The Vision it takes to Optimize Employee Performance
They say hindsight is 20/20. True, it is always easiest to see things after the fact.
But imagine if you could correctly get ahead of the game and visualize the future? Imagine the power in foresight.
You’d have a clear vision for employees. A direct path for managers. A guide to the company’s role in the industry.
Why does vision matter? I’d argue that vision directly relates to achieving optimal employee performance. For employees to perform at their best, companies must have vision AND must communicate this vision clearly to employees.
But how? Here are five ways to optimize employee performance through company vision.
Company vision has to be in writing.
It takes time to create a vision statement. It often takes research, evaluating metrics, comparing data from years past, and hours in a conference room talking about industry trends and the company’s future. Putting this work in should result in a broad, 1-2 sentence statement about the company’s purpose. For example, PayPal’s vision statement is “The web’s most convenient, secure and cost effective payments solution.” Google’s vision statement is “To organize the world’s information and make it universally accessible and useful.”
Broad overall vision statements like these are necessary, but it is also useful for companies to come up with more narrow yearly statements of goals. Looking at Google’s vision statement for example, one could ask specifically how they will organize the world’s information this year.
Both overall vision statement and specific year-to-year goals should be in writing, and distributed in many ways to employees– posted in offices, printed and on desks, used as email signatures, and more.
Employees need to know how their role ties into the vision.
Employees should know how their daily tasks contribute to the overall and yearly company vision statement. For example, can an HR manager explain how her role contributes to the vision? Can a data entry representative explain how he contributes? Knowing this will bring purpose to the employee and help maximize performance.
Train employees to meet vision goals.
Employee performance will never be optimal without continuous training and mentoring. Good training starts with knowing the needs of the employees. Also, good training happens when trainers don’t train too high above or below employees’ levels of understanding. A trainer may need to be trained first. Instilling a mentorship program is always a good idea.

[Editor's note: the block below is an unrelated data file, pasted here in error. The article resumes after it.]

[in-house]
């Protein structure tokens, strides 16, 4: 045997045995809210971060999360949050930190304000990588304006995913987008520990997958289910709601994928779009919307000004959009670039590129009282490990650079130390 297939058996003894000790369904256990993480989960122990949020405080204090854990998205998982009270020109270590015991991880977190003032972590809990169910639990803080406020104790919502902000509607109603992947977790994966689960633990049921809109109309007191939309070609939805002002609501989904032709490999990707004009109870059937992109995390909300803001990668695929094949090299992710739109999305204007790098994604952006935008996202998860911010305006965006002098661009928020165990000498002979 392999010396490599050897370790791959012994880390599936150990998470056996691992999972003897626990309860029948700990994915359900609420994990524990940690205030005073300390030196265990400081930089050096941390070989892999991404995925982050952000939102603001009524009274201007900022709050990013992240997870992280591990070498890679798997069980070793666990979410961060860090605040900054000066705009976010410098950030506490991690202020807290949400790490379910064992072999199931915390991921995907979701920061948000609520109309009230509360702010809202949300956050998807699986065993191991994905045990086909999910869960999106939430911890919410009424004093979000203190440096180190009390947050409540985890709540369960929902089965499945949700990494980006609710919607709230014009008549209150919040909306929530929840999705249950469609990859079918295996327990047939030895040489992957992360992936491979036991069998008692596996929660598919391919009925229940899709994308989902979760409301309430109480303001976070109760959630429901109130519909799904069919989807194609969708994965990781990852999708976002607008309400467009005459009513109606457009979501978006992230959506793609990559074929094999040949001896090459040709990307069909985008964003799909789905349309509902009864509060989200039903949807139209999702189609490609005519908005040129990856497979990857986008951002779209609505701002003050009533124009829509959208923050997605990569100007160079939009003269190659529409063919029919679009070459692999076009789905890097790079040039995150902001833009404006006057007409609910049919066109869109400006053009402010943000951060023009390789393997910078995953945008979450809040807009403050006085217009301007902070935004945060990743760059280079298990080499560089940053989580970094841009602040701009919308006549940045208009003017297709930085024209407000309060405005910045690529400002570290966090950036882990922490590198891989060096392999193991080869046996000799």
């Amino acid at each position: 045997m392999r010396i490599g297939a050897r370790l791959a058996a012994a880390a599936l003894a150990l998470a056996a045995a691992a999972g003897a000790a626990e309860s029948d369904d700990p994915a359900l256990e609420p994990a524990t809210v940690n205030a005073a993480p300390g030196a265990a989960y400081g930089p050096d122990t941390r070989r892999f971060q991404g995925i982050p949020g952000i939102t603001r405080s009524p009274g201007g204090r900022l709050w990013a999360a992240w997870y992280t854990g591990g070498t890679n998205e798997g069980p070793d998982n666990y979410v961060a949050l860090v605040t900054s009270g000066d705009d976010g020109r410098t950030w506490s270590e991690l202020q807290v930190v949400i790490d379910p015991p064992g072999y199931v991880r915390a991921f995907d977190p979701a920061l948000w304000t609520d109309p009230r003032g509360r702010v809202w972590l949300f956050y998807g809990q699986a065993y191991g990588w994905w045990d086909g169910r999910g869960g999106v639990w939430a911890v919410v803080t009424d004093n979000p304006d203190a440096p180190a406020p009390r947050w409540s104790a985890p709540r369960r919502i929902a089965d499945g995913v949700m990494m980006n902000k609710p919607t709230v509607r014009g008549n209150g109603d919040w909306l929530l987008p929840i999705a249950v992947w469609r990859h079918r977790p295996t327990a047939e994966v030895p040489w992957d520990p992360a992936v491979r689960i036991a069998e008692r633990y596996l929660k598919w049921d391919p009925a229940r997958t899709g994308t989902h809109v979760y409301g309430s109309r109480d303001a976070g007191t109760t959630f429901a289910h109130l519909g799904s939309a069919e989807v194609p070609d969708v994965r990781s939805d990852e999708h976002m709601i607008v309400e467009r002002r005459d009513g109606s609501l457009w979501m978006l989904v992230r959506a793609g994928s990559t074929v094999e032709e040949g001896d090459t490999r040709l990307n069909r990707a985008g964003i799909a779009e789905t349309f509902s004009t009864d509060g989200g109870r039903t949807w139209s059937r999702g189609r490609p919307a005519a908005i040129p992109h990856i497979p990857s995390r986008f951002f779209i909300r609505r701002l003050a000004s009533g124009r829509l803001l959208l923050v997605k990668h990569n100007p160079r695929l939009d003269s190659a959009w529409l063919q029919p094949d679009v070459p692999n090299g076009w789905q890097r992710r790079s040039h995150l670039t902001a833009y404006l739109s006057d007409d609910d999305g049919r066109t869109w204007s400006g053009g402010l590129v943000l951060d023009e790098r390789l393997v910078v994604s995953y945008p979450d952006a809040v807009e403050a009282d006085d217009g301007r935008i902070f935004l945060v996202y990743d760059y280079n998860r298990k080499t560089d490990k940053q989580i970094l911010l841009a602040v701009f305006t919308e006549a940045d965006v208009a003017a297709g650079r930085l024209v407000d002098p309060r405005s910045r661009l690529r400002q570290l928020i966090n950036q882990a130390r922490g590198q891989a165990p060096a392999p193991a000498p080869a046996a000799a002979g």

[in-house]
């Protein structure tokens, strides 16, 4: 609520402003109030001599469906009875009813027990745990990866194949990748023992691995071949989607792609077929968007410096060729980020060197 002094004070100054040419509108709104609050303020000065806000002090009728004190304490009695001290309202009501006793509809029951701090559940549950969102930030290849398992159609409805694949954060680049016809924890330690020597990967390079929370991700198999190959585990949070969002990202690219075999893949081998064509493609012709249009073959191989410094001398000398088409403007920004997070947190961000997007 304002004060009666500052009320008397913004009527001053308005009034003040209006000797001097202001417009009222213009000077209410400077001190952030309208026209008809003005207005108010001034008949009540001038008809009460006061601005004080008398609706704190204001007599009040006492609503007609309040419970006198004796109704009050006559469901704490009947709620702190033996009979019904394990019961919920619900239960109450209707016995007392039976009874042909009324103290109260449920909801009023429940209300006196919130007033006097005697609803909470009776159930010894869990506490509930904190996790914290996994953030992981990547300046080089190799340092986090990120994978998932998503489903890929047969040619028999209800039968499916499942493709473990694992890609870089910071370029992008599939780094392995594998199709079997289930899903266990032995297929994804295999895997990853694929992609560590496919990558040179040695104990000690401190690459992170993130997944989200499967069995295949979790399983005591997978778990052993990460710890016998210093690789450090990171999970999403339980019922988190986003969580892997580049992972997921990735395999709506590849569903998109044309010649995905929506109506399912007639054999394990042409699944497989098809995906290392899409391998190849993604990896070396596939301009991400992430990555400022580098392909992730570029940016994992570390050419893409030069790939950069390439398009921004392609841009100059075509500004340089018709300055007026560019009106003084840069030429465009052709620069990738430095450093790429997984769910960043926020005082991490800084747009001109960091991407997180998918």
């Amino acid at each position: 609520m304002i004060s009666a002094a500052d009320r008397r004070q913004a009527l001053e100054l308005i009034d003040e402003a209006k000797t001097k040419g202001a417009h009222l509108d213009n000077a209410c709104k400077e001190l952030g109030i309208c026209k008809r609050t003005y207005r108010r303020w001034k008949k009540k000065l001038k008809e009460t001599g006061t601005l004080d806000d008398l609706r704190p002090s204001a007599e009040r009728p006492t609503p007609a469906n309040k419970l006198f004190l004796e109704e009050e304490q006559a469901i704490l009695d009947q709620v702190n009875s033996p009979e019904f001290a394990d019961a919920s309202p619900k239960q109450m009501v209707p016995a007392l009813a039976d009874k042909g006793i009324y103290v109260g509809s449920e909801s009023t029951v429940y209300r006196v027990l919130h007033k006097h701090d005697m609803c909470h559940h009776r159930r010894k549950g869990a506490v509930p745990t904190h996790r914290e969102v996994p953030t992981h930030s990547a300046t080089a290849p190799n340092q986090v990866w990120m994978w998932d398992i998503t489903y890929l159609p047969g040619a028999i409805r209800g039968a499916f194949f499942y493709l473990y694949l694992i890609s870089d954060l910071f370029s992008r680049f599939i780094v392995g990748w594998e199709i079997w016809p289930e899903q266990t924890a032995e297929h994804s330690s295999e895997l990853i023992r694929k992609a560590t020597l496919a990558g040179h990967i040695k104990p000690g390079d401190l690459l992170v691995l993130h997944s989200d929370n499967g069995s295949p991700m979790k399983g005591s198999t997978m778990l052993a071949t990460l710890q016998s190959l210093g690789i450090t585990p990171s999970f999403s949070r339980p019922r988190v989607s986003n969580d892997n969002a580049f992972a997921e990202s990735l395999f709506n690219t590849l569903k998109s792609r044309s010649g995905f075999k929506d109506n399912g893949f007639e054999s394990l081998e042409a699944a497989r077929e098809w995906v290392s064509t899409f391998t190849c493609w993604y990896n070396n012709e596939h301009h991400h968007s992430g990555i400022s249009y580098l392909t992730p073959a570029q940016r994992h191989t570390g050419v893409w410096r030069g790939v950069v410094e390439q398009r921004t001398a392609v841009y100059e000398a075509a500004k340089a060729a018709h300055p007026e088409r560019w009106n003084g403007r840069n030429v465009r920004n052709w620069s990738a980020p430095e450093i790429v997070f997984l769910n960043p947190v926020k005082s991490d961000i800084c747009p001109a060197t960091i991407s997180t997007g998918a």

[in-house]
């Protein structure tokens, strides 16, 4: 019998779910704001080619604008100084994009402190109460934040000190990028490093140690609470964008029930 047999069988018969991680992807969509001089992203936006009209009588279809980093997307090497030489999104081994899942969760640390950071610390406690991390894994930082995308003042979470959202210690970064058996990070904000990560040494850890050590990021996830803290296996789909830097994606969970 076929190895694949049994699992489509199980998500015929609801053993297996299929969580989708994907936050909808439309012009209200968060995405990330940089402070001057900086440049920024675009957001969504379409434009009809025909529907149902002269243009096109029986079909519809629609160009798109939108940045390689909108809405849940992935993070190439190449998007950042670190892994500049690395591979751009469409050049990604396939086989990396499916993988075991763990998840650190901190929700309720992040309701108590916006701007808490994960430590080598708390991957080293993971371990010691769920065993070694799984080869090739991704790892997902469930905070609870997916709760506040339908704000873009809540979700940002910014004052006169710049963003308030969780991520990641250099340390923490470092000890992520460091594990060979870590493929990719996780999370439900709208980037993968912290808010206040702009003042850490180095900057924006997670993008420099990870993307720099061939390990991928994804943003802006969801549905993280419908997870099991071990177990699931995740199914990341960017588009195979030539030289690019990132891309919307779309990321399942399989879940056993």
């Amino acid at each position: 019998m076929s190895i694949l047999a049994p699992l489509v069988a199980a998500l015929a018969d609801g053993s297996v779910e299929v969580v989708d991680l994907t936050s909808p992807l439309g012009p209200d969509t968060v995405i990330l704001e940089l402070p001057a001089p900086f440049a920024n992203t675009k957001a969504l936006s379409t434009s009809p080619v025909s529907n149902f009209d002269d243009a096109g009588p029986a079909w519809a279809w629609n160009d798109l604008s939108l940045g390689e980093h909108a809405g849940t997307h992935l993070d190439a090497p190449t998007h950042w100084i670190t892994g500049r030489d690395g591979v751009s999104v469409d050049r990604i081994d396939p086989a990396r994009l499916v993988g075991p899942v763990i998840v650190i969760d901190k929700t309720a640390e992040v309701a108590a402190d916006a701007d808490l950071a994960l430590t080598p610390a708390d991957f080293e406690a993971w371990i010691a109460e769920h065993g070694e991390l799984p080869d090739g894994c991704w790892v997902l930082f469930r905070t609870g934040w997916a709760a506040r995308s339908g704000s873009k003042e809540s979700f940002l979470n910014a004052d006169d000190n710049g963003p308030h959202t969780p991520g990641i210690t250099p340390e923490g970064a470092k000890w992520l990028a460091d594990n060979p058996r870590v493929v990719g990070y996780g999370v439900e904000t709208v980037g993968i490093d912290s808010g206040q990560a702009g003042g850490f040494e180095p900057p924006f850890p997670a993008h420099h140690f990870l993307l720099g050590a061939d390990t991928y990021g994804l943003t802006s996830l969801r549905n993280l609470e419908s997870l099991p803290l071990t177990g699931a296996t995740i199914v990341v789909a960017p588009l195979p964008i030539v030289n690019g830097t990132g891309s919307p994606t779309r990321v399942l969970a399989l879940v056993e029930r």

Don’t offer training for the sake of training. Offer training that supports the company vision and goals.
Employees should have personal stake in the vision.
Employees will perform better and be more aligned with the vision if they have a personal stake. This may be a bonus program, a tie in to yearly salary, or another company-wide reward given if goals are met.
Performance can be optimized through positive feedback.
There is power in positive feedback. In fact, a Gallup study found that strengths-based employee feedback resulted in a 12.5 percent increase in productivity.
Employees work for the approval and feedback of their superiors. So, give it regularly, make it specific, and tie it into overall vision.
Ruth Mayhew of Chron states: “Regular feedback from supervisors is another essential part of improving employee job performance. Coaching employees on-the-job and giving informal feedback on a continuous basis are forms of employee coaching that work wonders in optimizing performance.”
How feedback is delivered plays a significant role in the manager-employee relationship. So much so that Indeed lists “seeking a better management relationship” as one of the top five reasons employees leave their jobs.
How can managers tailor feedback so they are sensitive to personality differences while still being effective?
Do you have the vision it takes to optimize employee performance?
Artemis Consultants helps companies get the right team in place, a team that fits a vision for success. Please visit our website to see how Artemis’s services can make your vision a reality.